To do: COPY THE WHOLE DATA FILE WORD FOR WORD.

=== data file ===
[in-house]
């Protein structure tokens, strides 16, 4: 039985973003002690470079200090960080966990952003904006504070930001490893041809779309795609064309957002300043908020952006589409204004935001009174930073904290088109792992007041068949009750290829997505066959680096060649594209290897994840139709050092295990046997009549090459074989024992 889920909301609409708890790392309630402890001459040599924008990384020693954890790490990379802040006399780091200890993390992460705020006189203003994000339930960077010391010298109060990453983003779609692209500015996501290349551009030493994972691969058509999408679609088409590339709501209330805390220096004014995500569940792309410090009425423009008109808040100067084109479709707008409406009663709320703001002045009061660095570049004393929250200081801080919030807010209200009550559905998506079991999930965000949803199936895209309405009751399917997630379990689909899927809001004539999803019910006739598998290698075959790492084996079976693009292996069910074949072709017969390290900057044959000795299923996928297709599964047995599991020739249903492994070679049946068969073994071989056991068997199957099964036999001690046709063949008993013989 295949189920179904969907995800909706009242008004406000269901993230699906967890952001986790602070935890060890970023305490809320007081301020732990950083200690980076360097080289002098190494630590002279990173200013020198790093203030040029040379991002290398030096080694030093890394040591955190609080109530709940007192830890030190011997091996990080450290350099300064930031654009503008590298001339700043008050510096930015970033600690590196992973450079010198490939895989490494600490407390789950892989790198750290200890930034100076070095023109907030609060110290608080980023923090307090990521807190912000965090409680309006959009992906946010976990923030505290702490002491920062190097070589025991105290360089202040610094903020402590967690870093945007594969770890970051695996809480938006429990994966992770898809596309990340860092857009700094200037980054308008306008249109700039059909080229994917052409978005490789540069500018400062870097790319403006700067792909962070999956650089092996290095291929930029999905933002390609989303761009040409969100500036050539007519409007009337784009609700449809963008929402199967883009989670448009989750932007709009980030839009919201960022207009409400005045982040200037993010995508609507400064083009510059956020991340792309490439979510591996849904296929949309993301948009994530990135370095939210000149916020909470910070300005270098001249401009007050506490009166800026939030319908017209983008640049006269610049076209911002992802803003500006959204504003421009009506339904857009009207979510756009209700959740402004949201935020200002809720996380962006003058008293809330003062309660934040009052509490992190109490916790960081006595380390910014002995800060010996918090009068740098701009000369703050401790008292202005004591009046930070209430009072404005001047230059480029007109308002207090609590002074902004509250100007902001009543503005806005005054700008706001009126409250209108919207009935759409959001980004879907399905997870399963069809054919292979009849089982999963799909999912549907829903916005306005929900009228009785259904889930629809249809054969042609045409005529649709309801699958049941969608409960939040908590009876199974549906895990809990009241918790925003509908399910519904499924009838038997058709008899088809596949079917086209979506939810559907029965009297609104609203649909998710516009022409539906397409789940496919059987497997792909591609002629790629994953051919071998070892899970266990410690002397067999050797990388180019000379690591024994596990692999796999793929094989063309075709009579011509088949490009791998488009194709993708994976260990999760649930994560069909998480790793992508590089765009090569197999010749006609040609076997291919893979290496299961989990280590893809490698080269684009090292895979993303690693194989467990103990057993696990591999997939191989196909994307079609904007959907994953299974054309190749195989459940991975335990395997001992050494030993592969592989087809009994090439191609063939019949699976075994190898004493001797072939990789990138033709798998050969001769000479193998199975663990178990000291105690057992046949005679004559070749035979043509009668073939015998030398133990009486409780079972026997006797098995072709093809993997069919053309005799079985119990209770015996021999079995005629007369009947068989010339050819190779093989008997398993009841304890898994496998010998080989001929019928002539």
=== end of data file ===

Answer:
[in-house]
């Protein structure tokens, strides 16, 4: 039985973003002690470079200090960080966990952003904006504070930001490893041809779309795609064309957002300043908020952006589409204004935001009174930073904290088109792992007041068949009750290829997505066959680096060649594209290897994840139709050092295990046997009549090459074989024992 889920909301609409708890790392309630402890001459040599924008990384020693954890790490990379802040006399780091200890993390992460705020006189203003994000339930960077010391010298109060990453983003779609692209500015996501290349551009030493994972691969058509999408679609088409590339709501209330805390220096004014995500569940792309410090009425423009008109808040100067084109479709707008409406009663709320703001002045009061660095570049004393929250200081801080919030807010209200009550559905998506079991999930965000949803199936895209309405009751399917997630379990689909899927809001004539999803019910006739598998290698075959790492084996079976693009292996069910074949072709017969390290900057044959000795299923996928297709599964047995599991020739249903492994070679049946068969073994071989056991068997199957099964036999001690046709063949008993013989 295949189920179904969907995800909706009242008004406000269901993230699906967890952001986790602070935890060890970023305490809320007081301020732990950083200690980076360097080289002098190494630590002279990173200013020198790093203030040029040379991002290398030096080694030093890394040591955190609080109530709940007192830890030190011997091996990080450290350099300064930031654009503008590298001339700043008050510096930015970033600690590196992973450079010198490939895989490494600490407390789950892989790198750290200890930034100076070095023109907030609060110290608080980023923090307090990521807190912000965090409680309006959009992906946010976990923030505290702490002491920062190097070589025991105290360089202040610094903020402590967690870093945007594969770890970051695996809480938006429990994966992770898809596309990340860092857009700094200037980054308008306008249109700039059909080229994917052409978005490789540069500018400062870097790319403006700067792909962070999956650089092996290095291929930029999905933002390609989303761009040409969100500036050539007519409007009337784009609700449809963008929402199967883009989670448009989750932007709009980030839009919201960022207009409400005045982040200037993010995508609507400064083009510059956020991340792309490439979510591996849904296929949309993301948009994530990135370095939210000149916020909470910070300005270098001249401009007050506490009166800026939030319908017209983008640049006269610049076209911002992802803003500006959204504003421009009506339904857009009207979510756009209700959740402004949201935020200002809720996380962006003058008293809330003062309660934040009052509490992190109490916790960081006595380390910014002995800060010996918090009068740098701009000369703050401790008292202005004591009046930070209430009072404005001047230059480029007109308002207090609590002074902004509250100007902001009543503005806005005054700008706001009126409250209108919207009935759409959001980004879907399905997870399963069809054919292979009849089982999963799909999912549907829903916005306005929900009228009785259904889930629809249809054969042609045409005529649709309801699958049941969608409960939040908590009876199974549906895990809990009241918790925003509908399910519904499924009838038997058709008899088809596949079917086209979506939810559907029965009297609104609203649909998710516009022409539906397409789940496919059987497997792909591609002629790629994953051919071998070892899970266990410690002397067999050797990388180019000379690591024994596990692999796999793929094989063309075709009579011509088949490009791998488009194709993708994976260990999760649930994560069909998480790793992508590089765009090569197999010749006609040609076997291919893979290496299961989990280590893809490698080269684009090292895979993303690693194989467990103990057993696990591999997939191989196909994307079609904007959907994953299974054309190749195989459940991975335990395997001992050494030993592969592989087809009994090439191609063939019949699976075994190898004493001797072939990789990138033709798998050969001769000479193998199975663990178990000291105690057992046949005679004559070749035979043509009668073939015998030398133990009486409780079972026997006797098995072709093809993997069919053309005799079985119990209770015996021999079995005629007369009947068989010339050819190779093989008997398993009841304890898994496998010998080989001929019928002539």